uncle eddie

Master of the Pit
OTBS Member
SMF Premier Member
1,400
817
Joined May 14, 2016
Good luck with your tinkering and builds...if something works well be sure to post the mod with lots of pic's!

Some FYI's from a long time MES40 user.
  • Some peeps fill the water pan with sand wrapped in foil. It becomes a large hot mass (eventually) so if you do open the smoker it warms up more quickly. I just wrap mine with foil an use it as a drip pan.
  • Be sure to open the top vent all the way. I am on my second MES40 and this works well. It helps to cycle the heating element a bit. I use the chip tube for short smokes (like under 2 hours)
  • Look into an AMNPS (A-Maze-N Pellet Smoker) - available on Amazon. This works great and I doubt you will use the chip tube very often going forward..
 

joenationwide

Newbie
3
3
Joined Nov 13, 2020
Hey Len, I'm new to the forum myself, but have had my MES 30 for about 5 years. The LEDs started to go out so it became hard to use. So I bought the Auber WSD-1500H-W WIFI smoker controller. It might have been overkill, but I can use it on any future electric smoker.

If you could build a cheap PID controller there would be a lot of people interested I'm sure. Even one that isn't programmable, but basic. Right now the cheapest turn key option is either $119 for the 1200W max version, or $149 for the 1800W max version.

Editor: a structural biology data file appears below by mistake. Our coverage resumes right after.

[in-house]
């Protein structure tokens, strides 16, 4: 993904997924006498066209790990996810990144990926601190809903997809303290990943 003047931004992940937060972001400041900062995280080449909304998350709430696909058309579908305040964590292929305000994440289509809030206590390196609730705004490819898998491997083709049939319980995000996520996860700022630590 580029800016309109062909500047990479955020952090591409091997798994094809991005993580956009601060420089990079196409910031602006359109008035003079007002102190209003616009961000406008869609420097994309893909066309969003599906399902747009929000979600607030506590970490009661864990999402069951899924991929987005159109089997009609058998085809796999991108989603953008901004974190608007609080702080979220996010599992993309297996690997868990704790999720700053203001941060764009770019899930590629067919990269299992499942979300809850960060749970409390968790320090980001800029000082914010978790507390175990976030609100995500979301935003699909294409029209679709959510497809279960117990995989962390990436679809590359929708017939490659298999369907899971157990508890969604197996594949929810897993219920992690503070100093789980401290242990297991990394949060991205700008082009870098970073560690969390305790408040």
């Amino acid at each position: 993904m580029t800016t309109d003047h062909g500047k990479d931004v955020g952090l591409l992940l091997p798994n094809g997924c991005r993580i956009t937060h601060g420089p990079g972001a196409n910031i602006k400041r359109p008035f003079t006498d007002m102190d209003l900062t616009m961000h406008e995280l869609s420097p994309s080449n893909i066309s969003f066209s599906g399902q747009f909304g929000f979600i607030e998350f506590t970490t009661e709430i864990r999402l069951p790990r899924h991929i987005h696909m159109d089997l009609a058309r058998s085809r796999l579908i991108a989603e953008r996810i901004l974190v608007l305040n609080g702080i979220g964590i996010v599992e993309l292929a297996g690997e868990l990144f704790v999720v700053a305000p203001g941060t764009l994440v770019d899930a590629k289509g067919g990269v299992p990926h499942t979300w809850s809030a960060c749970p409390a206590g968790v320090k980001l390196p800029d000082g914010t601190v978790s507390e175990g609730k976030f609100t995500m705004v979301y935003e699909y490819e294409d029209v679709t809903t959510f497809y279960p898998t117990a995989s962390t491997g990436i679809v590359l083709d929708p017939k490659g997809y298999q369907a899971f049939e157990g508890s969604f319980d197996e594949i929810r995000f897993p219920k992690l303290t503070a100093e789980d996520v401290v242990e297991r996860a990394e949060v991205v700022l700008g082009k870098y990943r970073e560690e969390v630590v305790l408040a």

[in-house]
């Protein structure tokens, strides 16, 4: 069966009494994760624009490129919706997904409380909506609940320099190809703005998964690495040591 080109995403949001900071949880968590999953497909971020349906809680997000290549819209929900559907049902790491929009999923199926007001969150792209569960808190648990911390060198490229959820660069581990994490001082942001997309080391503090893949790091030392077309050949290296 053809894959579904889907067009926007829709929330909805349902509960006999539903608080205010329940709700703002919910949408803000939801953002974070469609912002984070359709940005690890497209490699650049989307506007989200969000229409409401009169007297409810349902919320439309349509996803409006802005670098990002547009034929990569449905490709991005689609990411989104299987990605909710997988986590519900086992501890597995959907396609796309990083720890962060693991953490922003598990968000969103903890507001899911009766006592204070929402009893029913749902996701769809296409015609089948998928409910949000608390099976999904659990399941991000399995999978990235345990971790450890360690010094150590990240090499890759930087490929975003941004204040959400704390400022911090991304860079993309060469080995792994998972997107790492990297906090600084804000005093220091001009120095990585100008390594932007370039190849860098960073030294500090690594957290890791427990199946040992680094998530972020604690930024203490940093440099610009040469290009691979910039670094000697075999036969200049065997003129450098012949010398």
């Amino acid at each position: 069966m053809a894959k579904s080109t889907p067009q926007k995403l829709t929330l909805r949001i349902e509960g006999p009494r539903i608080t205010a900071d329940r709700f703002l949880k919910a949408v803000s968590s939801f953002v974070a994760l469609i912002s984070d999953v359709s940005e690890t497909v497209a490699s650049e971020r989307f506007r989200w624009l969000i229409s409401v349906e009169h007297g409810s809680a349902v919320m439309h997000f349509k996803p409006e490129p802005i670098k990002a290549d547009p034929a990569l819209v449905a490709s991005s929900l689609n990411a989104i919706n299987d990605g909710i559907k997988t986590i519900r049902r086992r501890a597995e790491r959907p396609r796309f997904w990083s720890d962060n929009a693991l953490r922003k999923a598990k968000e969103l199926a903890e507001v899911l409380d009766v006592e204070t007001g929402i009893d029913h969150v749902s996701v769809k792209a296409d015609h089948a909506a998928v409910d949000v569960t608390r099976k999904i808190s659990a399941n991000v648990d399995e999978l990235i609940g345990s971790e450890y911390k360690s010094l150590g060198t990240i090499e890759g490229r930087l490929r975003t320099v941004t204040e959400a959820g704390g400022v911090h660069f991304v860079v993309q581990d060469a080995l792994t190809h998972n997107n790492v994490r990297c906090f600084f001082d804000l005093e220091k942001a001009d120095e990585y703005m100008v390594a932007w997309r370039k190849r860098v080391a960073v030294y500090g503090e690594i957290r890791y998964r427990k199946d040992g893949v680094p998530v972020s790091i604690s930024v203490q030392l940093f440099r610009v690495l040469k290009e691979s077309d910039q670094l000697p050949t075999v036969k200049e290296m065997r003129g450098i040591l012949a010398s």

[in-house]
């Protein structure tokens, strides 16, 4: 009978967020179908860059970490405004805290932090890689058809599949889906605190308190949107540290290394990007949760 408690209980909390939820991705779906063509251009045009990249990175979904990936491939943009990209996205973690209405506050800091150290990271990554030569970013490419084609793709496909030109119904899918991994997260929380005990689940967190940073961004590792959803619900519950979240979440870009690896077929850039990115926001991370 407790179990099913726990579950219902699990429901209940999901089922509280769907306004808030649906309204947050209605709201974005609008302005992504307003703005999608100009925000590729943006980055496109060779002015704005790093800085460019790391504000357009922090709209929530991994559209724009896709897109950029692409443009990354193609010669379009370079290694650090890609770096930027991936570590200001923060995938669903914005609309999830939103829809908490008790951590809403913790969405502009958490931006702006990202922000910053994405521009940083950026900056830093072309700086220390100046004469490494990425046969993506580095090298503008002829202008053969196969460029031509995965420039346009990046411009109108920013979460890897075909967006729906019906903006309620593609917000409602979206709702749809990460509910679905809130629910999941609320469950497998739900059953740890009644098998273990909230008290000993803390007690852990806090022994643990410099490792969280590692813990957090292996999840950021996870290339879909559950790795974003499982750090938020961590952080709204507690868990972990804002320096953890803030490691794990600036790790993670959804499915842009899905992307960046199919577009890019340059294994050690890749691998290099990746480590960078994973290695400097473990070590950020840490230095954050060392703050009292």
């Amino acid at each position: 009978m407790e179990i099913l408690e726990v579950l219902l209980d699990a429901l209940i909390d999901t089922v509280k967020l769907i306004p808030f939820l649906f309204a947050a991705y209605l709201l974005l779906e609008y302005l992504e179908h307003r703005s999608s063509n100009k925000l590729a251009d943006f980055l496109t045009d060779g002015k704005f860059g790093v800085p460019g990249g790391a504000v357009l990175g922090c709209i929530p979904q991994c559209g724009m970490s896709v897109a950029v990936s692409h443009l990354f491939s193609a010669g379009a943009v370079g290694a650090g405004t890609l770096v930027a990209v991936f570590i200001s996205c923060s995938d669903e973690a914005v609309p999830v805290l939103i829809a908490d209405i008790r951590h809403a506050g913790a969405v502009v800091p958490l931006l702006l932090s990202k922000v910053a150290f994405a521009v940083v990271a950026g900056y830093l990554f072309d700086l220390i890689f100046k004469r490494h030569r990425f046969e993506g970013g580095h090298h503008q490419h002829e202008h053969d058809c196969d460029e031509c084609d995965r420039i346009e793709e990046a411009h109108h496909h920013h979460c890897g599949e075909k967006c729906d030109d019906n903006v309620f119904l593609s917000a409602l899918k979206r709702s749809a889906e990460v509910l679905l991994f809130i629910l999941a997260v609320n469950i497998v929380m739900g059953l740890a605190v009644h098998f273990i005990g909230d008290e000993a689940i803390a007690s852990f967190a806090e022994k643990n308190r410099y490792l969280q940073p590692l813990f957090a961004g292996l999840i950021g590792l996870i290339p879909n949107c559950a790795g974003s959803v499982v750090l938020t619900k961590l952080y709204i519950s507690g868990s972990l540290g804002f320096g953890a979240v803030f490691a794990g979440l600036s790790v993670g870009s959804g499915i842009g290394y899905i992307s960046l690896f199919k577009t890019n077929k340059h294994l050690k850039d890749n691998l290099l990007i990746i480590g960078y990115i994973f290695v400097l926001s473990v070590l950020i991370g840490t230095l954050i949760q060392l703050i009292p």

Another tip is to look into the "mailbox mod", this brings the smoke generation outside the MES so it is much easier to control. You simply pipe in the smoke through the chip loader hole in the side of the MES. You can get a pellet tube or the AMNPS maze which uses pellets and can smoke non stop for up to 12 hours.

Can't wait to see what you come up with!
 

MJB05615

Master of the Pit
1,085
410
Joined May 12, 2018
Welcome from Ga Len. What you are doing sounds fascinating. Hope you'll share some pictures when done if all goes well. It's way over my head tech wise. I have an MES 40 gen 1 about 7 years old, switched to Auber PID almost a year ago and it's made my smoking much better by a longshot.
 

tallbm

Master of the Pit
OTBS Member
★ Lifetime Premier ★
4,731
1,844
Joined Dec 30, 2016
We are new to the world of food smokers, so my wife strongly suggested
that a budget of only $200 would be appropriate. I chose the Masterbuilt
MES 130B electric, which was $184 from Amazon and was delivered for free
in two days.

My bottom line: it works ok. We've made some great meals with it. But as
an engineer I have a few quibbles, some of which I can have fun fixing.
Forgive me if this is all obvious to you experienced smokers.

(1) Opening the door every 30-60 minutes to check the internal food
temperature really disrupts the cooking.

(2) The chips are heated in a small tray over the heating element, so
when the thermostat turns off the heater to let the temperature
gradually come down, smoke generation diminishes and then stops until
the heater turns on again.